Most of the deli section is devoted to prepared dishes such as Mediterranean layered pie, Louisiana crab cakes with Cajun red gravy, black pepper chicken breast (great in a sandwich), seafood risotto and creamy redskin potatoes.

There’s an astonishing array of dishes to choose from, some available every day, others offered on a rotating basis. Some to be served cold and others hot. The latter are only 70-per- cent cooked, so they can be reheated without turning to mush. And each month a certain number of dishes are chosen by theme. In January, oriental foods were featured. February is hot and spicy dishes.

The MarketSquare seafood counter looks impressive, thanks to a full-time fish display person. “”We’re focusing on quality,”” explains Dudnik, “”and variety. We sold three octopus already this week and we have frogs legs on special. You’ll find our prices are competitive but not designed to start a price war.””

The bakery is the last element in the main show at MarketSquare. No day- old bread sold here. “”Everything is fresh,”” says Dudnik. “”We offer 16 types of bread including regular, soft and brown baguettes, ficelle (half a baguette), New York-style bagels, big pretzels, Portuguese corn-flour bread, buns, light and dark ryes and more.”” Customers can also place special orders and if the product does well, the bakery will continue it.

Try in-house cinnamon buns, sweet and fresh. Stop at the pastry counter, and taste walnut glazed carrot cake, Mom’s chocolate cake, fudge cake or Nanaimo bars. And ask to see the $850 jar of raspberries in vodka.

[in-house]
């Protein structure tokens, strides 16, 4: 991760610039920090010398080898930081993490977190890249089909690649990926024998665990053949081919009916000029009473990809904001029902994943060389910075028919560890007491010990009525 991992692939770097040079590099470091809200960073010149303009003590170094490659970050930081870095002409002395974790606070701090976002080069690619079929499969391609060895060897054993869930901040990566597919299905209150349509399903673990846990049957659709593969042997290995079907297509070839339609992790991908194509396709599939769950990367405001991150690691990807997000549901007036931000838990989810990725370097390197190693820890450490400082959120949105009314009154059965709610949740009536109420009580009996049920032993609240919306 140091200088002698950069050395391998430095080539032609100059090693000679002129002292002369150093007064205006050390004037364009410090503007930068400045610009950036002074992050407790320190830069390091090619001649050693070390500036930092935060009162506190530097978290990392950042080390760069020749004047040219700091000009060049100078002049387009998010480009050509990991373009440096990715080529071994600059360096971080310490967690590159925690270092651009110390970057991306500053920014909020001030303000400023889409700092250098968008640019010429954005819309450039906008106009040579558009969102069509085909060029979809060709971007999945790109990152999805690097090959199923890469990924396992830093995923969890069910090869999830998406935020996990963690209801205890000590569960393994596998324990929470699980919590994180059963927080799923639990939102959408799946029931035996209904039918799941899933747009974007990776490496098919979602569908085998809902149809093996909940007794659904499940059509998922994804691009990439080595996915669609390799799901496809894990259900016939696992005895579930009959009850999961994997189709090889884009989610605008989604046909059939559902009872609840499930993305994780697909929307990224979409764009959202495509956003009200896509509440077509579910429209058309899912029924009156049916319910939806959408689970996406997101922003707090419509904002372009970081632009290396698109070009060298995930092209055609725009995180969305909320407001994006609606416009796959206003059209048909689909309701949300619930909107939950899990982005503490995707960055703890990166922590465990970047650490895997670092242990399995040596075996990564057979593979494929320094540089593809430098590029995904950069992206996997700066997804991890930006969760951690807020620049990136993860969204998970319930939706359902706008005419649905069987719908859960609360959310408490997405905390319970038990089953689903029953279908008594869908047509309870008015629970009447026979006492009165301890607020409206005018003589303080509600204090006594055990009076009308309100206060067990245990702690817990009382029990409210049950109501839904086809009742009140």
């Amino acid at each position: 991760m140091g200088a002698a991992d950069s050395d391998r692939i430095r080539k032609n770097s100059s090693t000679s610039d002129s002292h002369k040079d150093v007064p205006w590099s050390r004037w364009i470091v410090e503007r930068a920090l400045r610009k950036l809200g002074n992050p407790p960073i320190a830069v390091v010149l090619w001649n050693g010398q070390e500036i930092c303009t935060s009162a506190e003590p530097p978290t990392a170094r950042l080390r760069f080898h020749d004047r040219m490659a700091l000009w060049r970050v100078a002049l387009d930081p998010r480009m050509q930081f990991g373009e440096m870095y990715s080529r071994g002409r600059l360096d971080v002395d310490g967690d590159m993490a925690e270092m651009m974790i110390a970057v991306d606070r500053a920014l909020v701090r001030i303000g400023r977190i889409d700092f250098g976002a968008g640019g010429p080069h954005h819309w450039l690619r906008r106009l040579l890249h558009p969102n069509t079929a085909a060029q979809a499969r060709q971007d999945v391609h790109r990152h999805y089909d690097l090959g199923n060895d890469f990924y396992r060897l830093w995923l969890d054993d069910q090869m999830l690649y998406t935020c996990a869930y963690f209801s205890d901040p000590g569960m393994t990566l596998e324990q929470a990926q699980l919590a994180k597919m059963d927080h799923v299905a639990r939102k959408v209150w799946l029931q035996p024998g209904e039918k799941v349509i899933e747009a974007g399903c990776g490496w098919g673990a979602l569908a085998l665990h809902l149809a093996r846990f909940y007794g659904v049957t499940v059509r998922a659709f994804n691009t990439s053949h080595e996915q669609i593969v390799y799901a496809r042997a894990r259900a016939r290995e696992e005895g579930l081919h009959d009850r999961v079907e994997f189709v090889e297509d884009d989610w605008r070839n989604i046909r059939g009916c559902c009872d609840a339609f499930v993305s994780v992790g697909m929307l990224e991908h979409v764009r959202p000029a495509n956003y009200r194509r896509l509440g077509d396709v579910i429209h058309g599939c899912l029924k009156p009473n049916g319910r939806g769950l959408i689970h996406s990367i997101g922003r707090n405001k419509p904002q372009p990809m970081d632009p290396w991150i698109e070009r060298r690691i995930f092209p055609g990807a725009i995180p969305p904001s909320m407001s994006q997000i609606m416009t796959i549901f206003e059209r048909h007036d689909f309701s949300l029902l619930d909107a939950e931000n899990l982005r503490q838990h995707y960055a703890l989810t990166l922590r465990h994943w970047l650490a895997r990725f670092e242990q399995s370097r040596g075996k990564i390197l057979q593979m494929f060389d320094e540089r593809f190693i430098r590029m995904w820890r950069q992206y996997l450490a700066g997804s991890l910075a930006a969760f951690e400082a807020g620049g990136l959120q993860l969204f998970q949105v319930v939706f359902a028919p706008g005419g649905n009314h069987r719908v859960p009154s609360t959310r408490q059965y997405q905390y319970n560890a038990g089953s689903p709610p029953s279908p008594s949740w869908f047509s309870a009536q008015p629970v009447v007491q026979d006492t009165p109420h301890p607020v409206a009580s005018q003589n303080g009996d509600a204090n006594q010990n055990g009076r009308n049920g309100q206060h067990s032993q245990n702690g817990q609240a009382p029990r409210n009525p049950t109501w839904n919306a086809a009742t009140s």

Framed by these three major centres is the pantry section, offering gourmet ethnic foods from Mexico, France, Germany, the Orient, America, England and Canada, plus specialty labels such as Silver Palette, Sable and Rosenfeldt, Duggins organic, Emilia, Shultz & Radomsky, Aux Printemps, House of Tsang, Patak and many more. Plus MarketSquare’s private label which will offer 64 products by year-end, such as imported Dijon mustard with white wine for $1.99.

So ready or not, Calgary – here it is. “”A three-million-dollar world-class project,”” according to The Bay’s Alberta general manager, Merl Kruzel. “”We researched this project in New York, San Francisco, Atlanta and London,”” he says. “”This is the first of its kind in Canada and is the prototype for similar projects opening this year in Vancouver and Montreal.””

And there’s no doubt about it. MarketSquare is a fabulous facility. “”I love it here,”” says awe-struck shopper, Brenda Thomas, “”but I wonder if Calgary will be able to support a place this size.””

Bay brass are confident their project will be well-received and say studies show Calgarians have sophisticated tastes and are adventurous shoppers. What do Calgarians say for themselves? The Herald asked MarketSquare shoppers and others what they thought and here is a selection of their opinions.

* W. J McDougall has shopped in the area and at The Bay specifically since his children were small. “”Now I come here every day,”” he says, “”and look over the fish counter. I’m too old to carry anything home. So I decide what looks good, then my grandson picks it up for me after work.””